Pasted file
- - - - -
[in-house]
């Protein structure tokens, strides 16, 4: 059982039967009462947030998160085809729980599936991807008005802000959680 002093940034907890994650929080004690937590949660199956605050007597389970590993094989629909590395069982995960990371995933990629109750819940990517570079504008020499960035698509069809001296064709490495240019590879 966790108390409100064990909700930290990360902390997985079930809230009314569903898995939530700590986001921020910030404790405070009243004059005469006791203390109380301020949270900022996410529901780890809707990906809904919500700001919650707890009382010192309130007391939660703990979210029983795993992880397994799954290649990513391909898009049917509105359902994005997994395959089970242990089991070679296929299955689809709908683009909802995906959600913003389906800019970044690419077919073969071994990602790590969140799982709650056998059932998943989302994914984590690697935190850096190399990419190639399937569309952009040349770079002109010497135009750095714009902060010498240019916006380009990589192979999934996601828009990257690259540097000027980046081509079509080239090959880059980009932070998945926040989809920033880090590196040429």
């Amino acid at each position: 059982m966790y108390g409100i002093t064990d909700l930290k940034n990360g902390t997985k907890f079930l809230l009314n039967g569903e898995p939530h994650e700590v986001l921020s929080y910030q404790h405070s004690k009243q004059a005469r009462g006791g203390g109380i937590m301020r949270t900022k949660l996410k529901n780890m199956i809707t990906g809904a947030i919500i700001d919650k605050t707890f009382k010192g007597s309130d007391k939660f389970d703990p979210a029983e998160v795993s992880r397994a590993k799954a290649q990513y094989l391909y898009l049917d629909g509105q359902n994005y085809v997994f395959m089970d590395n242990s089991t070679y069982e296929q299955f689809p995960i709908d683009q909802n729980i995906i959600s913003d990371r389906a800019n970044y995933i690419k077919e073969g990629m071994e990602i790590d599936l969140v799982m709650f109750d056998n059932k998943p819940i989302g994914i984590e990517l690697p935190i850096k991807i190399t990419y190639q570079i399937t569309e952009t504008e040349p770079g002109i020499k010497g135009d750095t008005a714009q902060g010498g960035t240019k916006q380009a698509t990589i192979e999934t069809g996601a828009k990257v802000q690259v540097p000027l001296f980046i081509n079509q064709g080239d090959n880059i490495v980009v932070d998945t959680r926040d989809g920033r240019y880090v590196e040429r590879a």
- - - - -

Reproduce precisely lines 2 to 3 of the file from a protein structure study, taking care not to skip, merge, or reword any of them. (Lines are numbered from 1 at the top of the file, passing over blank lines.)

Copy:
């Protein structure tokens, strides 16, 4: 059982039967009462947030998160085809729980599936991807008005802000959680 002093940034907890994650929080004690937590949660199956605050007597389970590993094989629909590395069982995960990371995933990629109750819940990517570079504008020499960035698509069809001296064709490495240019590879 966790108390409100064990909700930290990360902390997985079930809230009314569903898995939530700590986001921020910030404790405070009243004059005469006791203390109380301020949270900022996410529901780890809707990906809904919500700001919650707890009382010192309130007391939660703990979210029983795993992880397994799954290649990513391909898009049917509105359902994005997994395959089970242990089991070679296929299955689809709908683009909802995906959600913003389906800019970044690419077919073969071994990602790590969140799982709650056998059932998943989302994914984590690697935190850096190399990419190639399937569309952009040349770079002109010497135009750095714009902060010498240019916006380009990589192979999934996601828009990257690259540097000027980046081509079509080239090959880059980009932070998945926040989809920033880090590196040429």
């Amino acid at each position: 059982m966790y108390g409100i002093t064990d909700l930290k940034n990360g902390t997985k907890f079930l809230l009314n039967g569903e898995p939530h994650e700590v986001l921020s929080y910030q404790h405070s004690k009243q004059a005469r009462g006791g203390g109380i937590m301020r949270t900022k949660l996410k529901n780890m199956i809707t990906g809904a947030i919500i700001d919650k605050t707890f009382k010192g007597s309130d007391k939660f389970d703990p979210a029983e998160v795993s992880r397994a590993k799954a290649q990513y094989l391909y898009l049917d629909g509105q359902n994005y085809v997994f395959m089970d590395n242990s089991t070679y069982e296929q299955f689809p995960i709908d683009q909802n729980i995906i959600s913003d990371r389906a800019n970044y995933i690419k077919e073969g990629m071994e990602i790590d599936l969140v799982m709650f109750d056998n059932k998943p819940i989302g994914i984590e990517l690697p935190i850096k991807i190399t990419y190639q570079i399937t569309e952009t504008e040349p770079g002109i020499k010497g135009d750095t008005a714009q902060g010498g960035t240019k916006q380009a698509t990589i192979e999934t069809g996601a828009k990257v802000q690259v540097p000027l001296f980046i081509n079509q064709g080239d090959n880059i490495v980009v932070d998945t959680r926040d989809g920033r240019y880090v590196e040429r590879a």